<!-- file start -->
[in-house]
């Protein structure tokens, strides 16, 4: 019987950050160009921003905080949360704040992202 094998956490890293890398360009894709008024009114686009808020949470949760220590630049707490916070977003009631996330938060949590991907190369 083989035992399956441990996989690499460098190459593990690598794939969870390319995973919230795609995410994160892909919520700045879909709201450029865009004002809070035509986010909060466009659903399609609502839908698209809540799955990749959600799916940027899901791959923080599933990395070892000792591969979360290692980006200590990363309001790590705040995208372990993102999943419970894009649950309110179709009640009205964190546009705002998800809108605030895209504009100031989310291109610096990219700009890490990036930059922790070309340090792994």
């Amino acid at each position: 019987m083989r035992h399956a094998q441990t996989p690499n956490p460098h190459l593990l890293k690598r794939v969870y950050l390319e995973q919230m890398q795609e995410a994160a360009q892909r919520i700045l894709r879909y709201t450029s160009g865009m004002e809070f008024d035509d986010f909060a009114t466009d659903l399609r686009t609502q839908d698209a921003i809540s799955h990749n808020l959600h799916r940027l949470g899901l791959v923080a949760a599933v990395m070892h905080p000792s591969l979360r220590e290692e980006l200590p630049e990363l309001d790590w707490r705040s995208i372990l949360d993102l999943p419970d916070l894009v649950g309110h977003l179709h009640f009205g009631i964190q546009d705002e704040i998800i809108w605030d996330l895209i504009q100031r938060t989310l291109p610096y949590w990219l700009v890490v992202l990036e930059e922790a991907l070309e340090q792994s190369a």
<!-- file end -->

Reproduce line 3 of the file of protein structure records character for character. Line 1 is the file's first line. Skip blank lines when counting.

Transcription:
């Amino acid at each position: 019987m083989r035992h399956a094998q441990t996989p690499n956490p460098h190459l593990l890293k690598r794939v969870y950050l390319e995973q919230m890398q795609e995410a994160a360009q892909r919520i700045l894709r879909y709201t450029s160009g865009m004002e809070f008024d035509d986010f909060a009114t466009d659903l399609r686009t609502q839908d698209a921003i809540s799955h990749n808020l959600h799916r940027l949470g899901l791959v923080a949760a599933v990395m070892h905080p000792s591969l979360r220590e290692e980006l200590p630049e990363l309001d790590w707490r705040s995208i372990l949360d993102l999943p419970d916070l894009v649950g309110h977003l179709h009640f009205g009631i964190q546009d705002e704040i998800i809108w605030d996330l895209i504009q100031r938060t989310l291109p610096y949590w990219l700009v890490v992202l990036e930059e922790a991907l070309e340090q792994s190369a």